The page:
A Quick Look At Some Older Stars

The main question going into the stretch run of the season is whether any team can beat the Celtics.  We’ll come back to that question in a few weeks but, for now, I was interested in the durability of and performance of the old stars in the Western Conference.  While they aren’t quite the top of the conference, the Clippers, Suns, Warriors, and Lakers are riding old stars in a way that NBA team rarely have since the time that the Jordan Bulls, Stockton-Malone Jazz, and Hakeem-Barkley-Drexler Rockets did so in 1997 and 1998.

Unlike those teams, most of the current teams aren’t serious contenders.  This isn’t the fault of these older stars, who are still playing great.  I thought we’d take a quick look at how these stars are doing this year versus their last few years to see how close they are to their established norms and what, if anything, this tells us about the future.

The Clippers Stars

The Clippers are playing much better than the other teams noted above.  Their stars are also a little younger but let’s review their Big Three (Russell Westbrook doesn’t really count any more) because they each have had significant durability (or other issues) in the past.

Kawhi Leonard, age 32: 23.6 PER, .199 WS48, 6.1 BPM

Kawhi’s advanced stats are in line with his 2022-23 stats overall.  He has shown an ability to get more shots in the 3-10 foot range (20%, highest of his career), while finishing the 0-10 foot range shots at the highest percentage in his career and has dunked the highest percentage of his shots (.078%) since 2013-14.  He has also has nearly stopped taking any long twos (career low .092% of his shots).  Kawhi is still near his peak, assuming his knee can take the rigors of the playoff schedule for the first time since 2020.

Paul George, age 33: 18.3 PER, .128 WS48, 2.1 BPM

PG13’s advanced stats are a little down from the last few years, though that seems to be a function of losing shots to a more available Kawhi and the acquisition of James Harden.  George’s passing and usage are down but his turnover rate has also dropped to a career low 9.7% (he was at 13.4% last year).  He has also turned into more of a 3-point shooter, taking a career high .480% from three and making them at a .394% clip.  In short, he’s still good but the change in personnel makes him a second or third banana on offense.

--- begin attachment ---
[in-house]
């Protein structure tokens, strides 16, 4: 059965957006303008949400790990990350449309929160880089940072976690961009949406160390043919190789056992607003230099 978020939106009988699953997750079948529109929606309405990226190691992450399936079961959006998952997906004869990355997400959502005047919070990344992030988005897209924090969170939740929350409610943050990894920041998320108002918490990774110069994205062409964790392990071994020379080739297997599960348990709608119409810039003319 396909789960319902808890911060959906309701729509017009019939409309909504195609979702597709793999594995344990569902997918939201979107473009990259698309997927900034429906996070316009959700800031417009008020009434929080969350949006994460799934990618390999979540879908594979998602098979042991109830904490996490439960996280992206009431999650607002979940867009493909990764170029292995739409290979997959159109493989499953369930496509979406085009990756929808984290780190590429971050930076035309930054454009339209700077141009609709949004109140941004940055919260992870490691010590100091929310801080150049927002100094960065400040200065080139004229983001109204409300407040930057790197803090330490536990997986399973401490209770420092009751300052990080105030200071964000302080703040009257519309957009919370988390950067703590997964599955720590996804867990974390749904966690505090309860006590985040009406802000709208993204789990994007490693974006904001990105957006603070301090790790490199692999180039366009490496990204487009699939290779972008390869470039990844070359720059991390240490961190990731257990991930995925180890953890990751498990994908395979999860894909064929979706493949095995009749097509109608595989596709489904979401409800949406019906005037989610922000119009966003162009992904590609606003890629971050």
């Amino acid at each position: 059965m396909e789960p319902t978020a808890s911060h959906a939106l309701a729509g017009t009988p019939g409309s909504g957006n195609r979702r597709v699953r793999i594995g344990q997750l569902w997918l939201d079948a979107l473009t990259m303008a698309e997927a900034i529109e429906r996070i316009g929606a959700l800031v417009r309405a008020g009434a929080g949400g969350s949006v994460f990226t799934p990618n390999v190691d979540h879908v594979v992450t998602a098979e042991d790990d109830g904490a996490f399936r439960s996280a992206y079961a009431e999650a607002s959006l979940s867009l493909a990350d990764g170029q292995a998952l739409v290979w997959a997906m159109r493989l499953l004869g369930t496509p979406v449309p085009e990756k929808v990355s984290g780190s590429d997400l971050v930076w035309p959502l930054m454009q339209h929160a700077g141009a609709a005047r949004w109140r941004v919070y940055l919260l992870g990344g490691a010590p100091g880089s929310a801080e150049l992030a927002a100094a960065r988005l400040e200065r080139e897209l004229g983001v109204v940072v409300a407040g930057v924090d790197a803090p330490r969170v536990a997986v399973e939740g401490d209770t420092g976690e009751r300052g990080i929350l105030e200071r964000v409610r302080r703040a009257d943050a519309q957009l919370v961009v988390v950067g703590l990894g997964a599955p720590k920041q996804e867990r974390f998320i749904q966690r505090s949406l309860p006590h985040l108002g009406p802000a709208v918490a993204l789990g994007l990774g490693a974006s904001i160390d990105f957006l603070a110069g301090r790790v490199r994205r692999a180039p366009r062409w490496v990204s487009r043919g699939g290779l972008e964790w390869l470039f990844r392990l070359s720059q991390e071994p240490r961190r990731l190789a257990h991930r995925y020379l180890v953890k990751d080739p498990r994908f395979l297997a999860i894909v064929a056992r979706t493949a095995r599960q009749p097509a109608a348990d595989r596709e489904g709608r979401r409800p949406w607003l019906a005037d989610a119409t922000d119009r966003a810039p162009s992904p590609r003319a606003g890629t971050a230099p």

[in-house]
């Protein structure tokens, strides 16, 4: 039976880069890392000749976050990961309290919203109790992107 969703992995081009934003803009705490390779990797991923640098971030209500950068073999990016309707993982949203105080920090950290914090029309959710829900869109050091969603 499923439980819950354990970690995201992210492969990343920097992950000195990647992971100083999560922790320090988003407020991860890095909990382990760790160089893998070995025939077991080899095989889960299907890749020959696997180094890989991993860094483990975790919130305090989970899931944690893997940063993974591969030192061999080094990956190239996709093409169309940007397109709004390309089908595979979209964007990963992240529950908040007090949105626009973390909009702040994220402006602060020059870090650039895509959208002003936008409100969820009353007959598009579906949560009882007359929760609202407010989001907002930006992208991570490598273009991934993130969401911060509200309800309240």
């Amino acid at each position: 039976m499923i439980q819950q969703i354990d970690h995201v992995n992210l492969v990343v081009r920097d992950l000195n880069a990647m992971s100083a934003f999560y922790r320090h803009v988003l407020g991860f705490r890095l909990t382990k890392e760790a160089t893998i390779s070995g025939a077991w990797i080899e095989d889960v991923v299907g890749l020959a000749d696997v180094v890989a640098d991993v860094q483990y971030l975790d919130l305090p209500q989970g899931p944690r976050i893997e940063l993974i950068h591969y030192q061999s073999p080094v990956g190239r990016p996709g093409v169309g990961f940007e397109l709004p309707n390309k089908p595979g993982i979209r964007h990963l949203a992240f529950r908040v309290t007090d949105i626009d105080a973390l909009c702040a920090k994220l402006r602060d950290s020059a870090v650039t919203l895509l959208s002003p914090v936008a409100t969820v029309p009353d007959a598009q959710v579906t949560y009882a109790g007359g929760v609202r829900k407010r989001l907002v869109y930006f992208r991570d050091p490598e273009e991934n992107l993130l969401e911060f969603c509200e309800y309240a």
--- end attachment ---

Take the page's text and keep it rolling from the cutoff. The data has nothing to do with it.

James Harden, age 34: 19.5 PER, .185 WS48, 5.1 BPM

Can we actuallymake any conclusions from Harden’s year-to-year stats?  He’s constantly changing his role and his (ahem) intensity level.  While his usage is way down this year (20.6% versus 25.0% last season), the plus-minus data has been largely consistent since he left Houston in 2020.  In terms of shooting, Harden is not getting to the rim (.146% of his shots), a number that’s been cratering since 2021-22.  But, man, is Harden adaptable.  He’s shot a career high .594% of his shots from three and made a career high .416%.  Look, I wouldn’t want to pay his next contract either, but the guy is super talented.

In sum, the Clipper Crew has been as good as ever this year and the results seem fully sustainable.  The Clippers can do damage as long as Kawhi stays healthy (TBD). 

Kevin Durant, age 35: 22.5 PER, .161 WS48, 5.1 BPM

It’s hard to criticize KD but his advanced stats are simply a notch below what he did in Brooklyn (26.0 PER, .199 WS48, 7.1 BPM).  The decline seems to be pretty evenly distributed among the statistical categories too.  Nor does KD have the explanation that his stats are down because he’s deferring to teammates on the shallow Suns.  Also troubling is that KD is playing 37.2 mpg, the highest since 2021-22, when he clearly ran out of gas in the playoffs from high minutes.  Durant is still awesome but there are warning signs that Phoenix could flame out.

LeBron James, age 39: 22.9 PER, .144 WS48, 6.2 BPM

LBJ is fairly amazing.  His decline is real but quite gentle.  He has matched his 2022-23 stats, which are a notch below his peak but still great.  His usage is slightly below 30% for the first time since he was 20 years old (his percentage of shots made off assists are near the career highs set in his teenage years with Cleveland).  LeBron still gets to the rim and finishes and he is somehow shooting a career high .408% from three.  The Lakers look like their playoff chances are tenuous but James is doing his part.

Stephen Curry, age 35: 20.9 PER, .145 WS48, 5.4 PER

The major problems in Golden State have nothing to do with Steph and they have seemed to correct the rotation issues recently.  Still, a focus on Curry’s stats show a little erosion in assists, despite his high usage.  The real decline, though, is his ability to get shots near the rim.  He is taking a career-low .070% at the rim and the number has descended 20-30% each of the last four seasons.  Steph has been much more three-point reliant.  This is not too big a deal because threes are Steph’s thing but this decline in layups bears watching going forward.